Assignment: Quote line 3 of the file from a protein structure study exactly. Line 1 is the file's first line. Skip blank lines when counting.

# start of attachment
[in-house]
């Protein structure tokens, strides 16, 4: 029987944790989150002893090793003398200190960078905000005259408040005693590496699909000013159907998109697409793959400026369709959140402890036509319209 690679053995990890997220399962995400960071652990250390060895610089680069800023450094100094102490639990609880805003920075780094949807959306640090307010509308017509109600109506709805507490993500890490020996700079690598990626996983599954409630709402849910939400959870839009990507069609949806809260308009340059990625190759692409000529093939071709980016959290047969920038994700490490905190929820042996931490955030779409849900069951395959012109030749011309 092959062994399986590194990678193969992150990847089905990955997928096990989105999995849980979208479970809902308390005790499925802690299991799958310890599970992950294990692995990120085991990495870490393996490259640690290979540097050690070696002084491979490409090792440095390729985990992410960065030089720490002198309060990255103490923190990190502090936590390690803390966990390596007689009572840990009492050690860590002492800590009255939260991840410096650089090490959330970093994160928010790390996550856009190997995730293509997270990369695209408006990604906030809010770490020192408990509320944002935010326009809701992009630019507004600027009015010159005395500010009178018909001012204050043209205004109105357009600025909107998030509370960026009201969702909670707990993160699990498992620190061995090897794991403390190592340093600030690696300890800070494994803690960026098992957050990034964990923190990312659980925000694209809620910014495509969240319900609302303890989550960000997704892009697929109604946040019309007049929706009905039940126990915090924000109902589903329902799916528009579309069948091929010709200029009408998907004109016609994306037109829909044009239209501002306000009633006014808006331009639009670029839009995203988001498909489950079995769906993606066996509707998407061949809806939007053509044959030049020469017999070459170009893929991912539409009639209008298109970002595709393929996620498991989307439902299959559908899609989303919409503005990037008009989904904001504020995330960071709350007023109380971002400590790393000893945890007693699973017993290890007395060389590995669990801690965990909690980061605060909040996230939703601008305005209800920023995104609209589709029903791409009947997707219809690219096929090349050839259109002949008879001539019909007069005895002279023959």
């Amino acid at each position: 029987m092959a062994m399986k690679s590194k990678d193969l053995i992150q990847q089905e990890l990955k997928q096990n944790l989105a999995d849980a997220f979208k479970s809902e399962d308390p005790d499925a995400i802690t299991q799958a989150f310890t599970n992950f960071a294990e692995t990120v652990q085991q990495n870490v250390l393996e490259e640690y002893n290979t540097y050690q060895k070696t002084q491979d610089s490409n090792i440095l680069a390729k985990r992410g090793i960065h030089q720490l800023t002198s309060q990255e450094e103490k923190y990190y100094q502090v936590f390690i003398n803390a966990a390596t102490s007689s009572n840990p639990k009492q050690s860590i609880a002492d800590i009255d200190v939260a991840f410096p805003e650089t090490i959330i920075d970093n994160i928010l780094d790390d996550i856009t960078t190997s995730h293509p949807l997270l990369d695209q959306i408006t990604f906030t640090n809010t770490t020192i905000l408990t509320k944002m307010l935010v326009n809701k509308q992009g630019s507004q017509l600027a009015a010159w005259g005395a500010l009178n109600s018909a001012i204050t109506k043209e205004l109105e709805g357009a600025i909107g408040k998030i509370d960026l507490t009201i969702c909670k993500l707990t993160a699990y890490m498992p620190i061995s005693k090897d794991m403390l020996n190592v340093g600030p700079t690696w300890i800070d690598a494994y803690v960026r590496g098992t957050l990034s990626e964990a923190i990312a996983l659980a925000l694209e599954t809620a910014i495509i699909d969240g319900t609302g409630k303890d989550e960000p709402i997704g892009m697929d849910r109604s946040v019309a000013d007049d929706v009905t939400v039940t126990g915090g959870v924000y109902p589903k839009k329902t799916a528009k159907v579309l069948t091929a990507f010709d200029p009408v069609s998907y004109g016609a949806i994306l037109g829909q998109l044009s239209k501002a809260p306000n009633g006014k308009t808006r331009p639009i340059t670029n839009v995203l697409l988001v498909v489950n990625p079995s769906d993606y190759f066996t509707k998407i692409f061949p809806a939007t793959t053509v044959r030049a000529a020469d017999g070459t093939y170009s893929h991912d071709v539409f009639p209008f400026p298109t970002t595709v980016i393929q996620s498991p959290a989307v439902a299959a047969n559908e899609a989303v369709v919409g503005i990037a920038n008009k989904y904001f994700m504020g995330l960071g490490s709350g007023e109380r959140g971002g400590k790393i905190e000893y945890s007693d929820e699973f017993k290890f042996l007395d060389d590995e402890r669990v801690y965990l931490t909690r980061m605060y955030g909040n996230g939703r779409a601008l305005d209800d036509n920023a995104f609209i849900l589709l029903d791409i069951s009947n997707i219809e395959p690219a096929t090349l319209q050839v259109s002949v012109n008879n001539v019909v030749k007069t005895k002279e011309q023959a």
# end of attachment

């Amino acid at each position: 029987m092959a062994m399986k690679s590194k990678d193969l053995i992150q990847q089905e990890l990955k997928q096990n944790l989105a999995d849980a997220f979208k479970s809902e399962d308390p005790d499925a995400i802690t299991q799958a989150f310890t599970n992950f960071a294990e692995t990120v652990q085991q990495n870490v250390l393996e490259e640690y002893n290979t540097y050690q060895k070696t002084q491979d610089s490409n090792i440095l680069a390729k985990r992410g090793i960065h030089q720490l800023t002198s309060q990255e450094e103490k923190y990190y100094q502090v936590f390690i003398n803390a966990a390596t102490s007689s009572n840990p639990k009492q050690s860590i609880a002492d800590i009255d200190v939260a991840f410096p805003e650089t090490i959330i920075d970093n994160i928010l780094d790390d996550i856009t960078t190997s995730h293509p949807l997270l990369d695209q959306i408006t990604f906030t640090n809010t770490t020192i905000l408990t509320k944002m307010l935010v326009n809701k509308q992009g630019s507004q017509l600027a009015a010159w005259g005395a500010l009178n109600s018909a001012i204050t109506k043209e205004l109105e709805g357009a600025i909107g408040k998030i509370d960026l507490t009201i969702c909670k993500l707990t993160a699990y890490m498992p620190i061995s005693k090897d794991m403390l020996n190592v340093g600030p700079t690696w300890i800070d690598a494994y803690v960026r590496g098992t957050l990034s990626e964990a923190i990312a996983l659980a925000l694209e599954t809620a910014i495509i699909d969240g319900t609302g409630k303890d989550e960000p709402i997704g892009m697929d849910r109604s946040v019309a000013d007049d929706v009905t939400v039940t126990g915090g959870v924000y109902p589903k839009k329902t799916a528009k159907v579309l069948t091929a990507f010709d200029p009408v069609s998907y004109g016609a949806i994306l037109g829909q998109l044009s239209k501002a809260p306000n009633g006014k308009t808006r331009p639009i340059t670029n839009v995203l697409l988001v498909v489950n990625p079995s769906d993606y190759f066996t509707k998407i692409f061949p809806a939007t793959t053509v044959r030049a000529a020469d017999g070459t093939y170009s893929h991912d071709v539409f009639p209008f400026p298109t970002t595709v980016i393929q996620s498991p959290a989307v439902a299959a047969n559908e899609a989303v369709v919409g503005i990037a920038n008009k989904y904001f994700m504020g995330l960071g490490s709350g007023e109380r959140g971002g400590k790393i905190e000893y945890s007693d929820e699973f017993k290890f042996l007395d060389d590995e402890r669990v801690y965990l931490t909690r980061m605060y955030g909040n996230g939703r779409a601008l305005d209800d036509n920023a995104f609209i849900l589709l029903d791409i069951s009947n997707i219809e395959p690219a096929t090349l319209q050839v259109s002949v012109n008879n001539v019909v030749k007069t005895k002279e011309q023959a």